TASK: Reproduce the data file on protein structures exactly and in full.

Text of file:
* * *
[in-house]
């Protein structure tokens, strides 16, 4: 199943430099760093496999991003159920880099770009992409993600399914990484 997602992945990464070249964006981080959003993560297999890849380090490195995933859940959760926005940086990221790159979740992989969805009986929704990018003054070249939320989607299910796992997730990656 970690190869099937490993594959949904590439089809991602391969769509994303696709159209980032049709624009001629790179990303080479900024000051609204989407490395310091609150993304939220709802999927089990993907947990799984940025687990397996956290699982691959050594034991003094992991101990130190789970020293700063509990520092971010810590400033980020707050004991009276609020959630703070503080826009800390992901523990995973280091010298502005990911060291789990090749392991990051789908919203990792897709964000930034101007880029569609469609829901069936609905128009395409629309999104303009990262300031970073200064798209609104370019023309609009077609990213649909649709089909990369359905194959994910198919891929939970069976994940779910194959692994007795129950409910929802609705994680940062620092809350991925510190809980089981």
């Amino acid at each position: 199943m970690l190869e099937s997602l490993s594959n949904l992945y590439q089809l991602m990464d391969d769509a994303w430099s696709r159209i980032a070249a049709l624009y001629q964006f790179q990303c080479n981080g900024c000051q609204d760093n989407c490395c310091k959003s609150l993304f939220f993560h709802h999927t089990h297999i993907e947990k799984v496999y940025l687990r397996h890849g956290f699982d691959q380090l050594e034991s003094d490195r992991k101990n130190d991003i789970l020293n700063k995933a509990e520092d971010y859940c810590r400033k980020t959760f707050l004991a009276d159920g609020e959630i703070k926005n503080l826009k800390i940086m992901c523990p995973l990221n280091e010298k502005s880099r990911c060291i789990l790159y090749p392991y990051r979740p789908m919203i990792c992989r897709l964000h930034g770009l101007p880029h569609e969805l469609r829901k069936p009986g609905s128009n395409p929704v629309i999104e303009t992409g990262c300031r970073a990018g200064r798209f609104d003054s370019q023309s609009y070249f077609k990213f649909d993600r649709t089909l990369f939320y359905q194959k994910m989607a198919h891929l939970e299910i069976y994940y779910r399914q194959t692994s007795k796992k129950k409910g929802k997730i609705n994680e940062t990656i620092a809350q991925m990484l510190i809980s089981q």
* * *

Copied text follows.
[in-house]
């Protein structure tokens, strides 16, 4: 199943430099760093496999991003159920880099770009992409993600399914990484 997602992945990464070249964006981080959003993560297999890849380090490195995933859940959760926005940086990221790159979740992989969805009986929704990018003054070249939320989607299910796992997730990656 970690190869099937490993594959949904590439089809991602391969769509994303696709159209980032049709624009001629790179990303080479900024000051609204989407490395310091609150993304939220709802999927089990993907947990799984940025687990397996956290699982691959050594034991003094992991101990130190789970020293700063509990520092971010810590400033980020707050004991009276609020959630703070503080826009800390992901523990995973280091010298502005990911060291789990090749392991990051789908919203990792897709964000930034101007880029569609469609829901069936609905128009395409629309999104303009990262300031970073200064798209609104370019023309609009077609990213649909649709089909990369359905194959994910198919891929939970069976994940779910194959692994007795129950409910929802609705994680940062620092809350991925510190809980089981």
């Amino acid at each position: 199943m970690l190869e099937s997602l490993s594959n949904l992945y590439q089809l991602m990464d391969d769509a994303w430099s696709r159209i980032a070249a049709l624009y001629q964006f790179q990303c080479n981080g900024c000051q609204d760093n989407c490395c310091k959003s609150l993304f939220f993560h709802h999927t089990h297999i993907e947990k799984v496999y940025l687990r397996h890849g956290f699982d691959q380090l050594e034991s003094d490195r992991k101990n130190d991003i789970l020293n700063k995933a509990e520092d971010y859940c810590r400033k980020t959760f707050l004991a009276d159920g609020e959630i703070k926005n503080l826009k800390i940086m992901c523990p995973l990221n280091e010298k502005s880099r990911c060291i789990l790159y090749p392991y990051r979740p789908m919203i990792c992989r897709l964000h930034g770009l101007p880029h569609e969805l469609r829901k069936p009986g609905s128009n395409p929704v629309i999104e303009t992409g990262c300031r970073a990018g200064r798209f609104d003054s370019q023309s609009y070249f077609k990213f649909d993600r649709t089909l990369f939320y359905q194959k994910m989607a198919h891929l939970e299910i069976y994940y779910r399914q194959t692994s007795k796992k129950k409910g929802k997730i609705n994680e940062t990656i620092a809350q991925m990484l510190i809980s089981q």